To predict or not to predict: Age-related differences in the use of sentential context

Edward W. Wlotko, Kara D. Federmeier, Marta Kutas

Research output: Contribution to journalArticlepeer-review


Older adults (as a group) are less likely than younger adults to engage in an anticipatory mode of language comprehension, failing to successfully preactivate information about upcoming likely (predictable) words during online processing. To assess (within one set of materials) age-related changes in the use of sentential context to affect processing of predictable words and in the consequences of violating predictions, event-related brain potentials were recorded while older adults read sentences that varied in sentence-level constraint and expectancy of sentence-final words. Strongly constraining sentences were completed by their most expected, predictable words and weakly constraining sentences were completed by their most expected, less predictable words. Both types of sentences also were completed by unexpected (but plausible) words. Older adults showed reduced and delayed effects of sentential context on processing predictable words. Whereas younger adults elicit an enhanced positive ERP (starting around 500 ms poststimulus onset, largest over prefrontal electrode sites), specifically for unexpected words that violate strong expectancies for a different word, older adults as a group did not exhibit this neural consequence of disconfirmed predictions. Older adults were instead more likely to show a left-lateralized frontal negativity for predictable items. This ERP response has been attributed to processes needed to revisit contextual material in forming an interpretation of message-level meaning, which may be more likely when anticipatory modes of comprehension are not engaged. Taken together, the results suggest that normal aging can affect allocation of resources to different cognitive and neural pathways in achieving comprehension outcomes.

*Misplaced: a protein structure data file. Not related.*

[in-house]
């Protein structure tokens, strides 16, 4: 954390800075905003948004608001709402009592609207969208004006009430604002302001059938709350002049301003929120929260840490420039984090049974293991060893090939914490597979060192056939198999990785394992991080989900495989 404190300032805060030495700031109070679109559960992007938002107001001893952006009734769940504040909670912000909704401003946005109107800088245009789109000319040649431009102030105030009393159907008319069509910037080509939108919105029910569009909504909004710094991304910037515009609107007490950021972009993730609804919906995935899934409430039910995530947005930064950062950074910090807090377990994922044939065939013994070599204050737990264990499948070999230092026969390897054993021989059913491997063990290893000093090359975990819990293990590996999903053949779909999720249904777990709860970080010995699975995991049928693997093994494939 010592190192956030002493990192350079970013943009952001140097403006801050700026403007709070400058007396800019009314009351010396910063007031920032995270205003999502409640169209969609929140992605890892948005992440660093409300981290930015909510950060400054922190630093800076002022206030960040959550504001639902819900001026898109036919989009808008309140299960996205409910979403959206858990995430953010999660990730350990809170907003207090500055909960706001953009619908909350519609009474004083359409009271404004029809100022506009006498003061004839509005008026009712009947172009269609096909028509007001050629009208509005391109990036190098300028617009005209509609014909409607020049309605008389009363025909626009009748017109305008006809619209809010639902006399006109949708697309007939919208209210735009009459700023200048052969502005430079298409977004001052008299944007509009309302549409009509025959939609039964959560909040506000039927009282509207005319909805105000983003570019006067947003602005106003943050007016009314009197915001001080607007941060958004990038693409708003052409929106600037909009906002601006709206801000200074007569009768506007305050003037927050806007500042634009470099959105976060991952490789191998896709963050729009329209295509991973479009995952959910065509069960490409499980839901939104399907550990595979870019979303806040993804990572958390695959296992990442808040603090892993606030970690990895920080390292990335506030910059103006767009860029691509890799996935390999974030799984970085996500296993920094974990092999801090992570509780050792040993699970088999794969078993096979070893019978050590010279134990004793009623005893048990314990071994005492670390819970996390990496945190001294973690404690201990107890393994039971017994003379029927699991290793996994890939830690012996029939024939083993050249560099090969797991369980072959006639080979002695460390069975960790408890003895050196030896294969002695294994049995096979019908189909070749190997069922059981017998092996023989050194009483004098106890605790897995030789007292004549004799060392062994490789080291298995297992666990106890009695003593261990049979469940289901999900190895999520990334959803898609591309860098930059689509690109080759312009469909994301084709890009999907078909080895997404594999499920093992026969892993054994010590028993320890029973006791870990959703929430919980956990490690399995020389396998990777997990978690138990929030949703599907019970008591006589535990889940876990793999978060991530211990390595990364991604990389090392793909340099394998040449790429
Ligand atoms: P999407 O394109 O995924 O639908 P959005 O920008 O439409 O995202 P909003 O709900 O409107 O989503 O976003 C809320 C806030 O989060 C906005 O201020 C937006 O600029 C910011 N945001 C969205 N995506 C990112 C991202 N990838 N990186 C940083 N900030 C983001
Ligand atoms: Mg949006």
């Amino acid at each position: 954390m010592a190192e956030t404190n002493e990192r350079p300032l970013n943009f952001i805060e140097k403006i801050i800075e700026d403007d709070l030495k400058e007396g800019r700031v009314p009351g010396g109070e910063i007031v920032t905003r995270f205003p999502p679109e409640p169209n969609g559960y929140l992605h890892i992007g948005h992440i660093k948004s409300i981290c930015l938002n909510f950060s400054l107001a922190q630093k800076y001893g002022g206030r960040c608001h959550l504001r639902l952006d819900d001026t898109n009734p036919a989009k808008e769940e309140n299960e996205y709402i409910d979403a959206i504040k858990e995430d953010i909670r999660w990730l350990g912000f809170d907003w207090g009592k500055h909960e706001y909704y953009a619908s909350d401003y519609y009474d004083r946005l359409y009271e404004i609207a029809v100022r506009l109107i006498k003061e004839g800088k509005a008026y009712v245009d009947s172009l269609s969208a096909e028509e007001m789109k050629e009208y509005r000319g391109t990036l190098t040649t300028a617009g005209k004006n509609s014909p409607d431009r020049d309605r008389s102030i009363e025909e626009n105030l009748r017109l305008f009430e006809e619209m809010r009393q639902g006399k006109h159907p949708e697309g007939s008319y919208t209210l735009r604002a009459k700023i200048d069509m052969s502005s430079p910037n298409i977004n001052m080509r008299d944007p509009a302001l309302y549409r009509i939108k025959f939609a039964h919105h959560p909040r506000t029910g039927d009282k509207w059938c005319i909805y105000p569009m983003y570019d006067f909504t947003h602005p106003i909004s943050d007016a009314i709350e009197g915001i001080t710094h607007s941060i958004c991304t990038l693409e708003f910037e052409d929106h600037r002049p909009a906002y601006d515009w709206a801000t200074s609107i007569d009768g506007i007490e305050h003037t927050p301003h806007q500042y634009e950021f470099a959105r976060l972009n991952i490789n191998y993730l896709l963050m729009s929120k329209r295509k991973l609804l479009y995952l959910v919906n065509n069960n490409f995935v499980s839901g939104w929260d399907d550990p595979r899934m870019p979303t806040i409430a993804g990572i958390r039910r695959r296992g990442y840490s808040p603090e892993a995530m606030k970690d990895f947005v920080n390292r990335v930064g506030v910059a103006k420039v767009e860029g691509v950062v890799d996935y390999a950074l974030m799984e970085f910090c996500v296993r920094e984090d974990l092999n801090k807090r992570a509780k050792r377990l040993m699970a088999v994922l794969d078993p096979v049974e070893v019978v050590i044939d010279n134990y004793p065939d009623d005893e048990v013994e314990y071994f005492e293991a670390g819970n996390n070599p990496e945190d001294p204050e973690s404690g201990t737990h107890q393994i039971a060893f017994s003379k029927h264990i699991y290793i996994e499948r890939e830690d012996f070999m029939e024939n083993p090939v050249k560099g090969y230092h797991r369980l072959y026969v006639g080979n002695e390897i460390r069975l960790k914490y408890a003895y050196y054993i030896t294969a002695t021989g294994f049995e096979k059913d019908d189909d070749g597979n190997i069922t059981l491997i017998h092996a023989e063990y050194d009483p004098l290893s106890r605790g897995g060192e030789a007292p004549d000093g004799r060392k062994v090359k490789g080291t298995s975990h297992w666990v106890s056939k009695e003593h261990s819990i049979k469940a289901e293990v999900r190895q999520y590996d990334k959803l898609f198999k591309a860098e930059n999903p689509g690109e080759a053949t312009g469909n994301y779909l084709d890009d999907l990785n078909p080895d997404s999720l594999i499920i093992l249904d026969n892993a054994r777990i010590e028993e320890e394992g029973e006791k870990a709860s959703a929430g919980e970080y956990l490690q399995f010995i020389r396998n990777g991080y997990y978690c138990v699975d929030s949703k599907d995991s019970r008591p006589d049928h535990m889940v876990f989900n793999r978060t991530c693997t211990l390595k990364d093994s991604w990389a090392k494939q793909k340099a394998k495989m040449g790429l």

Original languageEnglish (US)
Pages (from-to)975-988
Number of pages14
JournalPsychology and aging
Issue number4
StatePublished - Dec 2012


  • Event-related potentials
  • Frontal/anterior negativity
  • Language
  • N400
  • Sentential context

ASJC Scopus subject areas

  • Social Psychology
  • Aging
  • Geriatrics and Gerontology


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